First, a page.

Mr. Jason Jebus, whose contribution to the conversation had been hitherto a running commentary of squeaks, now became articulate.

“I was in to Abram Hanks’s just now to get me some lahstic for my boots—” (have I said that the partners wore elastic-sided Congress boots? They did; the difference between right and left was less [pg 292] obvious in these than in other boots, and Mr. Jason always wore out Mr. Josiah’s left boots, which did not fit the club foot)—”and heclaimed the—individual—was comin’ by rail, and wanted some one should meet him at the deepo with a coach and six horses. Cissy Sharpe told him, he said.”

“Good reason for believin’ ’tain’t so!” snorted Mr. Mallow.

“Abram didn’t let on he felt anyways sure of it,” Mr. Jason continued. “He thought mebbe he’d dress up his window a mite on the chance—strangers, you know—and I didn’t know but what I would. Like to have ’em see a tasty window, if they should come. Like to have Cyrus stores make as good appearance as any. Josiah has a handsome centrepiece just com——”

“Now! now!” Mr. Josiah put in testily. “Don’t you go runnin’ away with no notions, Jason! I ain’t said I was willin’ to put that piece in the winder, and I don’t know as I am. There’s consid’able blue in it, and blue won’t stand a winder light, it perishes right out. Come on! we must be goin’. Give you good mornin’, neighbors!”

Mr. Josiah stumped off, Mr. Jason twittering at his heels. Mr. Mallow looked after them with a tolerant smile.

“Now Jason will put in the day,” he said, “publishin’ up that winder. Start him and Abram Hanks, and we shall have the whole Street dandied up like Decoration Day. I guess the Mallow House will stay pretty much as it is, Dook or no Dook.” (Oh, Mr. Mallow! [pg 293] Mr. Mallow! as if Hannah Sullivan were not at work at this moment “cleaning” your spotless paint, while Billy polishes the shining silver!) “I guess what suits the Boarders’ll do for him, what say?”

“Indeed, yes, Mr. Mallow!” Miss Almeria cast a kind glance on “the Mine Host.” “The Mallow House is always the perfection of order and taste. You would put him in the Bird of Paradise Room, I presume?”

“Yes’m; that is, I think so!” Mr. Mallow’s brow was thoughtful. “It’s the largest room, and the handsomest, most think. Me and Billy was lookin’ things over this mornin’. He didn’t know but the Castle Room would be the most suitable;” (the Mallow House rooms were named from the patterns of their wall-paper) “you know I put a resource in there last fall, kind o’ balcove like, and he thought set the bed inside that, ‘twould have the look of two rooms; but I don’t know! Nor I don’t know as we’ve got this matter rightly settled,” he added with a laugh, “which way this feller is comin’, if he is comin’. It may be all folderido, some fool kid monkeyin’ with the telegraph, thinkin’ he’s all-fired smart. How ’bout that, Very?”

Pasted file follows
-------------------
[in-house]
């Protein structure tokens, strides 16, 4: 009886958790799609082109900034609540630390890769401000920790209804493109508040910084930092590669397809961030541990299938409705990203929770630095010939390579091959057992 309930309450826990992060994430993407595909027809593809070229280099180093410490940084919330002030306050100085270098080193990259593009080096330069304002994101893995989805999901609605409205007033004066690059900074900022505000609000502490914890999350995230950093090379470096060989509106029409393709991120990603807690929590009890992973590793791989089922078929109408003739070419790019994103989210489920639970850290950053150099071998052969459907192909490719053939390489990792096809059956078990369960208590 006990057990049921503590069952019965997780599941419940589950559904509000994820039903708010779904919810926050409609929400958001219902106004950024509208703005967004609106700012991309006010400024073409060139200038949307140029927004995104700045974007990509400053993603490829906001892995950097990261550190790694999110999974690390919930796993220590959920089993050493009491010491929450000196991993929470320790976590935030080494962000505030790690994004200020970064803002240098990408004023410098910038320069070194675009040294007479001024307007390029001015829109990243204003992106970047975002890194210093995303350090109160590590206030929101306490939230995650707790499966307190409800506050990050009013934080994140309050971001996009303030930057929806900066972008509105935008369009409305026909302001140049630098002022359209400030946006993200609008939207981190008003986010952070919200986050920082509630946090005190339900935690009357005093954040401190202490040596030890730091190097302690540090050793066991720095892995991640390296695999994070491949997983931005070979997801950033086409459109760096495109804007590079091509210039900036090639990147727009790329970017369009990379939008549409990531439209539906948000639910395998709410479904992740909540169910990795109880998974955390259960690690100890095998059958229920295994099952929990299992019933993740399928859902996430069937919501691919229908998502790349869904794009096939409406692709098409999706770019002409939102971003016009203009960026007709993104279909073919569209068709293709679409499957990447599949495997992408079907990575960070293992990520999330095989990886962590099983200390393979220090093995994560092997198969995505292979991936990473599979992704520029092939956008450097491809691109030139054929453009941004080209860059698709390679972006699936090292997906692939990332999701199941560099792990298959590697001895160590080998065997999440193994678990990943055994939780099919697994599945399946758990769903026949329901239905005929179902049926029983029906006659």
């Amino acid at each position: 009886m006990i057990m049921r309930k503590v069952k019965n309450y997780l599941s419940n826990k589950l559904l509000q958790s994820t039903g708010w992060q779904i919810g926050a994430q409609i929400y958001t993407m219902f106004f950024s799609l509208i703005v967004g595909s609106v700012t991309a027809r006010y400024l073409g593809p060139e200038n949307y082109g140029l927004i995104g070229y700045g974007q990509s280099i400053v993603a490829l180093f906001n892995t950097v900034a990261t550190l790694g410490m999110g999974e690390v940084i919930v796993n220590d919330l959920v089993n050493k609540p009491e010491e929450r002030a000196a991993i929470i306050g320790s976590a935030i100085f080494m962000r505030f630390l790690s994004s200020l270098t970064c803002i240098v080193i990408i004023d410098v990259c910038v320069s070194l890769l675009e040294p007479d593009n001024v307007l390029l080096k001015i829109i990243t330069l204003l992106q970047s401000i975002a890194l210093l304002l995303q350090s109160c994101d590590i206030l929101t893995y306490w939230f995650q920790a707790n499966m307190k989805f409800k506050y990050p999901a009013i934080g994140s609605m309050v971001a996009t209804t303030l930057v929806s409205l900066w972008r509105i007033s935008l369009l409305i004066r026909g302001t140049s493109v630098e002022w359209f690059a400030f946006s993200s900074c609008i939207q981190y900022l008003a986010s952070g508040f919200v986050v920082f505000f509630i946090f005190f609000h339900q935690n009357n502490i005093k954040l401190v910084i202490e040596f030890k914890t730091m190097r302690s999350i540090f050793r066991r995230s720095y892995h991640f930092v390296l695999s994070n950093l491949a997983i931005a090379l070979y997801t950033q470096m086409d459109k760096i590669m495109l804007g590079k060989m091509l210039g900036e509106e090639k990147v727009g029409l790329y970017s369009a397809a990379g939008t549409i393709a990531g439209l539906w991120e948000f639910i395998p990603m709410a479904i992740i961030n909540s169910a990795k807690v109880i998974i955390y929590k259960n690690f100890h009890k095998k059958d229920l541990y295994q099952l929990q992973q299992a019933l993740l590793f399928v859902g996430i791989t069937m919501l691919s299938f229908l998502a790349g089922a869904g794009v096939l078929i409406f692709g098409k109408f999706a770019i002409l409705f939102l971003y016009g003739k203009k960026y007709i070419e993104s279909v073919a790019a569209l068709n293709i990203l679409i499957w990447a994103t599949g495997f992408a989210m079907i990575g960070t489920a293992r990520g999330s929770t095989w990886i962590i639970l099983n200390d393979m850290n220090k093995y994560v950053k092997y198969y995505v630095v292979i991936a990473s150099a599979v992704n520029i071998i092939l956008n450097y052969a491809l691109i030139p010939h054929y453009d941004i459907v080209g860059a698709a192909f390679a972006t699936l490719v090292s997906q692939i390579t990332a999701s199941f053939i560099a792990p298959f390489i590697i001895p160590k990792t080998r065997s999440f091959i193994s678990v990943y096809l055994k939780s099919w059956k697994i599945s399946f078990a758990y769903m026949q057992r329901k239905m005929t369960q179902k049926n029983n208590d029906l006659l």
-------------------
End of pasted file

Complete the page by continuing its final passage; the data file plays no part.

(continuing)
Mr. Jordano, on reflection, thought that improbable. The message was not such as a boy would be likely to invent: besides, the distance—he understood California was the source——

At this point Mr. Bygood, who had been dozing in his chair, looked up. “What does Kitty say?” he asked calmly.

[pg 294] The others looked at each other.

“Dear Father,” said Miss Almeria gently; “under all the circumstances, it would be hardly suitable, I fear, to——”

Mr. Mallow colored high and cleared his throat nervously. “That’s right!” he said. “That’s right, Miss Bygood. I—I met Kitty this mornin’, on my way down: I forgot to mention it. I didn’t say anything, you understand: I only just threw it off, jokin’ like. ‘Well, Kitty,’ I says. ‘How’s the British this mornin’?’ She looks at me, Doctor all over; astonishin’ the way she’ll call him up sometimes. ‘Pretty well, Mr. Mallow,’ she says. ‘As well as can be expected after Bunker Hill,’ she says. We shan’t get anything out of Kitty.”